(Reuters) - Lockheed Martin Corp, Pentagon’s biggest defense supplier, said it will move existing employees to a defined-contribution retirement plan by Jan.1, 2020, becoming the latest company to freeze its expensive defined-benefit pension plan.
The new pension plan will come into effect from Jan. 1, 2016, the maker of the F-35 fighter jet, satellites and coastal warships said on Tuesday.
“This action also allows us to better manage the rising costs of our retirement programs at a more predictable rate and to limit our long-term liabilities,” a Lockheed Martin spokesperson told Reuters.
Lockheed is following the lead of Boeing Co, which in May announced a move to a defined-contribution plan from a defined-benefit plan for 68,000 non-union employees, including its Chief Executive, to reduce costs.
Lockheed said current U.S regulations require the company to freeze the current plan by 2020 or face a significant tax penalty.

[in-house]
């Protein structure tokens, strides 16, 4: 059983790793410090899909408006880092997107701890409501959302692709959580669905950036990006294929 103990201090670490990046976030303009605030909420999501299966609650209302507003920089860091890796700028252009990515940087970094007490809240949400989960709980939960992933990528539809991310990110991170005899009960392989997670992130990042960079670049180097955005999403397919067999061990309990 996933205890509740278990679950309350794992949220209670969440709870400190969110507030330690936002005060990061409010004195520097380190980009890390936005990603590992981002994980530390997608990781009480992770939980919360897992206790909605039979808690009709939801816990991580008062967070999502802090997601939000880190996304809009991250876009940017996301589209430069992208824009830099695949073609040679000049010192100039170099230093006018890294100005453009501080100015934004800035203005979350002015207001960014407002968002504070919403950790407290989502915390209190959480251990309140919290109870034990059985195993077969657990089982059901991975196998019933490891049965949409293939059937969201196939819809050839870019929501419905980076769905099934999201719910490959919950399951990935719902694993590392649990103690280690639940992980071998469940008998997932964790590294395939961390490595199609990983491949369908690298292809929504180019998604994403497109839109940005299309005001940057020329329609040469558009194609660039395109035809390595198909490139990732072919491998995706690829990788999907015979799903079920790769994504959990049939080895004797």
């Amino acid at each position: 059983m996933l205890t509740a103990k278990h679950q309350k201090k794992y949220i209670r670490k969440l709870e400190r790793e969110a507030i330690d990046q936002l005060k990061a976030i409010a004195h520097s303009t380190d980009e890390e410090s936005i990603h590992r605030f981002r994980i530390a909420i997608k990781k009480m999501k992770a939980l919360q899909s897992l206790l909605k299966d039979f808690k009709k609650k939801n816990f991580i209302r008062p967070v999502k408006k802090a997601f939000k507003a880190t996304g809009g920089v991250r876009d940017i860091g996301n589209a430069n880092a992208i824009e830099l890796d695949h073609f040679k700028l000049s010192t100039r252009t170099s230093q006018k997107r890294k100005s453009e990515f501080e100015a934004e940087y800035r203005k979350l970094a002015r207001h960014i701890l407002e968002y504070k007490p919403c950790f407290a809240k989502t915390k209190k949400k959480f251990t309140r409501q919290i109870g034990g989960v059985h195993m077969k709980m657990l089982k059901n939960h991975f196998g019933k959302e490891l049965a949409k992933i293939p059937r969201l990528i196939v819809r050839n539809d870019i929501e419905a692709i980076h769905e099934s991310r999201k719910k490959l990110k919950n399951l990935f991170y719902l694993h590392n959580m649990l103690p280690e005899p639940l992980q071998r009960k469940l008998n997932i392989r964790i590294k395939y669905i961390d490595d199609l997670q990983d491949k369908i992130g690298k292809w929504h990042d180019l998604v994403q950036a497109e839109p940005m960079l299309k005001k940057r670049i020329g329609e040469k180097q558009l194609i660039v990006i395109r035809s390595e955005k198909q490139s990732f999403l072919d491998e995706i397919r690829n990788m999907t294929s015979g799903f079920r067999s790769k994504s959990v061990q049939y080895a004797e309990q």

Under a defined-benefit pension plan, an employer commits to pay out employees’ pensions at a contracted rate after retirement.
In a defined-contribution plan, an employer contributes at a contracted rate to a pension plan and the investment risk, and thus how big a pension fund grows, rests with the employee.
The company has 113,000 employees with about 48,000 participating in the current defined-benefit plan.
Lockheed employees belonging to the International Association of Machinists and Aerospace Workers (IAM) went on strike at a Mississippi space center in May over pension changes.
Lockheed shares were trading down 1 percent at $158.90 in morning trading on the New York Stock Exchange on Tuesday.
Editing by Saumyadeb Chakrabarty